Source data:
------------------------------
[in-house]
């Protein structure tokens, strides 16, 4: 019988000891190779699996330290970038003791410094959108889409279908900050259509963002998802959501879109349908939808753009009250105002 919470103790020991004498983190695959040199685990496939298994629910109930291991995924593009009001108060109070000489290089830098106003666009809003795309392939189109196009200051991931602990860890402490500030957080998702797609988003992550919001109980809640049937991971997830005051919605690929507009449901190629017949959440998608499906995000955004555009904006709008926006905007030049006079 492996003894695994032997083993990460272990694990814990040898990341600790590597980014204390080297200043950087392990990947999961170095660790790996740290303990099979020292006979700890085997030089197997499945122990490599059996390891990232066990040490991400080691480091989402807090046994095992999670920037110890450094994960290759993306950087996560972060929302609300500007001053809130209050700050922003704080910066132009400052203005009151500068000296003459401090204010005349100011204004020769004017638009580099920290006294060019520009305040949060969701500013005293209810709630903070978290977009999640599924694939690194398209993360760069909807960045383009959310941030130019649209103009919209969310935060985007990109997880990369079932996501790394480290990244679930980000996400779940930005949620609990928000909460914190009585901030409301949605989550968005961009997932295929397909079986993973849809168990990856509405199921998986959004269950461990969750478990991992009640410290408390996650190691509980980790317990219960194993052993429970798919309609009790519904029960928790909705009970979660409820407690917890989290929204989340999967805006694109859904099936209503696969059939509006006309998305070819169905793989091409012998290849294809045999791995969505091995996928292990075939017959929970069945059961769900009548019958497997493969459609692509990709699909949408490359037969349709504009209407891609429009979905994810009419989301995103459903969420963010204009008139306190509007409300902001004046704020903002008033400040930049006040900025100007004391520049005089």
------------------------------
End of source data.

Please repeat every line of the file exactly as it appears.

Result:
[in-house]
């Protein structure tokens, strides 16, 4: 019988000891190779699996330290970038003791410094959108889409279908900050259509963002998802959501879109349908939808753009009250105002 919470103790020991004498983190695959040199685990496939298994629910109930291991995924593009009001108060109070000489290089830098106003666009809003795309392939189109196009200051991931602990860890402490500030957080998702797609988003992550919001109980809640049937991971997830005051919605690929507009449901190629017949959440998608499906995000955004555009904006709008926006905007030049006079 492996003894695994032997083993990460272990694990814990040898990341600790590597980014204390080297200043950087392990990947999961170095660790790996740290303990099979020292006979700890085997030089197997499945122990490599059996390891990232066990040490991400080691480091989402807090046994095992999670920037110890450094994960290759993306950087996560972060929302609300500007001053809130209050700050922003704080910066132009400052203005009151500068000296003459401090204010005349100011204004020769004017638009580099920290006294060019520009305040949060969701500013005293209810709630903070978290977009999640599924694939690194398209993360760069909807960045383009959310941030130019649209103009919209969310935060985007990109997880990369079932996501790394480290990244679930980000996400779940930005949620609990928000909460914190009585901030409301949605989550968005961009997932295929397909079986993973849809168990990856509405199921998986959004269950461990969750478990991992009640410290408390996650190691509980980790317990219960194993052993429970798919309609009790519904029960928790909705009970979660409820407690917890989290929204989340999967805006694109859904099936209503696969059939509006006309998305070819169905793989091409012998290849294809045999791995969505091995996928292990075939017959929970069945059961769900009548019958497997493969459609692509990709699909949408490359037969349709504009209407891609429009979905994810009419989301995103459903969420963010204009008139306190509007409300902001004046704020903002008033400040930049006040900025100007004391520049005089």